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The Nashville Rose Society serves all of Middle Tennessee by sharing knowledge and information about our national flower, the rose. Through a monthly newsletter and meetings that feature regional and nationally recognized speakers, we bring you advice and instruction geared to growing roses in the specific soil and climatic conditions of this area. For all scheduled Meetings & Events, click here.


June Rose Growing Notes

by Marty Reich, Master Rosarian, Editor of the Rose Leaf

Louis Philip, one of the OGRs planted in the Adelicia Acklen Rose Garden at Belmont University, Photo by Pam Graves Brown
By now you have done spring feeding and have enjoyed the first bloom cycle. Be sure to dead-head everything, meaning to cut off the spent blooms, to make the bushes look better and to encourage them to re-bloom. You should go down to a strong part of the cane where there are 5 leaflets from an outward facing node and cut 1/4″ above it. Sometimes a node has a dark spot on it signaling that new growth will not come from there so you may need to go up or down to avoid it.

By looking at the bush before you cut, you can shape its future growth by cutting at a node facing the way you want the bush to grow. I usually cut back the laterals on the big canes of my climbers to 2 or 3 nodes similar to the Feb. pruning.

Continue reading…


Upcoming Meeting and Events

Click for NRS Calendar
Monthly meetings, unless otherwise noted, are held at Cheekwood Botanic Hall in the Visitor Services Building on the first Sunday of the month, usually from 2:00 – 4:00pm.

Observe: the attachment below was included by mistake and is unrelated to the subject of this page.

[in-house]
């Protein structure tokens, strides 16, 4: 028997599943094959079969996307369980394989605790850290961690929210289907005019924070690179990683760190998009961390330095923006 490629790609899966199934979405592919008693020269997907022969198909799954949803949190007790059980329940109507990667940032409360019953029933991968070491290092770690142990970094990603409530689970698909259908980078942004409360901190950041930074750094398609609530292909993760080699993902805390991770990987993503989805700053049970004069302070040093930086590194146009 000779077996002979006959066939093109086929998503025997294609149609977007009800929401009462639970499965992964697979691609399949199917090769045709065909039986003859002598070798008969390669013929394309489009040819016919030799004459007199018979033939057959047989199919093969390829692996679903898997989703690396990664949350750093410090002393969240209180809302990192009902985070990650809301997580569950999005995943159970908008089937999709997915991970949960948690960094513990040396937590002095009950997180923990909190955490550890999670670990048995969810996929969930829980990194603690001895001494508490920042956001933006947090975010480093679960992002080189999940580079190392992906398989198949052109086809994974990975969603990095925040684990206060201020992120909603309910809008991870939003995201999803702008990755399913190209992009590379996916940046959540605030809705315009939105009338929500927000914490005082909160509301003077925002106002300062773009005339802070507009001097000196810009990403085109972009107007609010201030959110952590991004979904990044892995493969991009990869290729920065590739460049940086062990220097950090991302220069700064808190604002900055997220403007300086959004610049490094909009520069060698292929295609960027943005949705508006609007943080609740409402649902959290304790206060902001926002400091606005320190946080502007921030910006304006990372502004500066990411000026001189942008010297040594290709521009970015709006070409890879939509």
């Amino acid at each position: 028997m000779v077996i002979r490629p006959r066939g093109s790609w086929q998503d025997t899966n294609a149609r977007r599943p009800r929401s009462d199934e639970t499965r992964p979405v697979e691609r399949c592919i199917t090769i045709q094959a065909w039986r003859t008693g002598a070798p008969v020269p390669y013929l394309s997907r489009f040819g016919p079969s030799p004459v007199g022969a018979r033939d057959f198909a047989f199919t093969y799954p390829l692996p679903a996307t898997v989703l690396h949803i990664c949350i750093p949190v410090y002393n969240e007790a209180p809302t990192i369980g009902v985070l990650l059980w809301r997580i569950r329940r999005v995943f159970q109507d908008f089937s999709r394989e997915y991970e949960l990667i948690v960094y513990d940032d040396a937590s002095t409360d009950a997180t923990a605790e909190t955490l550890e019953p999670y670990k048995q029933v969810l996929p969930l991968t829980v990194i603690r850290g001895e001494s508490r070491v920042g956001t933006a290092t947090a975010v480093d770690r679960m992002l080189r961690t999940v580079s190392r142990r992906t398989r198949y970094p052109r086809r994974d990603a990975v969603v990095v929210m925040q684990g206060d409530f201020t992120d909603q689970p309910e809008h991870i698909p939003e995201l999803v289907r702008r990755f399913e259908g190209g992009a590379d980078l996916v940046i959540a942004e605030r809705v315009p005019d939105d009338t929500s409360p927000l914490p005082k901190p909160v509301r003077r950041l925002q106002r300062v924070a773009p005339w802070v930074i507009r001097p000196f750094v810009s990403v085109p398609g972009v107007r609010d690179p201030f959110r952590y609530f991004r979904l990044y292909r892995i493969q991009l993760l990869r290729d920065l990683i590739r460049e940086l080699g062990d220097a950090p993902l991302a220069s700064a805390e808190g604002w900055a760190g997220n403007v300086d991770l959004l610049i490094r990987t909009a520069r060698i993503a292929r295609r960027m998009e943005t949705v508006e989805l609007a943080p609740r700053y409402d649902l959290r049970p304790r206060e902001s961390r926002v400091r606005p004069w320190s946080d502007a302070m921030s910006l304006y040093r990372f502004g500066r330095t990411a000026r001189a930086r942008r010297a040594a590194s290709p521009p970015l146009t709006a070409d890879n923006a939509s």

For all currently scheduled Meetings & Events visit the Meeting & Events page.


August 4 – Karen Snyder, “Hybridizing Daylilies”

Karen Snyder will speak at the August meeting of the Nashville Rose Society at 2:00pm in Potter Hall at Cheekwood. Karen will share her experience of becoming a “pollen dabber”, as hybridizing is fondly called, of daylilies.

The modern daylily has developed to heights no one could have foreseen 40 or 50 years ago with pleating, doubling, cresting, bearding, and carving on the petals. The color palette of the modern daylily is equally exciting with color combinations or kaleidoscope patterns that have produced a mania similar to that of tulips in the mid-1600’s. The possibility of creating something striking that other gardeners would crave struck Karen’s creative gene with a vengeance, and thus began her hybridizing career.

Karen’s hybridizing program is not as methodical as the mass producers who line out 15,000 seedlings every spring, but there is a method to her madness! Her daylily “babies” are tucked into special beds where they are observed for three years before registering, if they make it that far. There are over 70,000 registered daylilies now. Karen registered her first two in 2018 and plans to register 12 more next year.

Bring your rose questions and your daylily questions to this informative meeting of the NRS!


August 15 – 2019 Wilson County Fair Rose Show

If you have never been to the Wilson County Fair, this is your chance! Thrilling rides, food, concerts, tractor pulls, demolition derbies, pageants, livestock shows, Fiddlers Grove Historic Village and much more. Lots of exhibits such as fine arts, photography, stained glass, quilts, and the list goes on. There are farm and exotic animal exhibits and educational shows, poultry and rabbit shows, antique car show, school exhibits, commercial exhibits, kids night activities, parades, Pick Tennessee exhibit, and entertainment on 8 different stages- AND an opportunity for Nashville Rose Society members to show off their roses in the Wilson County Fair Rose Show.

All horticulture and arrangements entries must be entered Thursday August 15, between 2:30 and 6:45 PM at the Wilson County Fairgrounds at the James E. Ward Agriculture Center, Lebanon, TN. The Fair is being held August 16 – 24, 2019.

Click here for the 2019 Rose Show Schedule.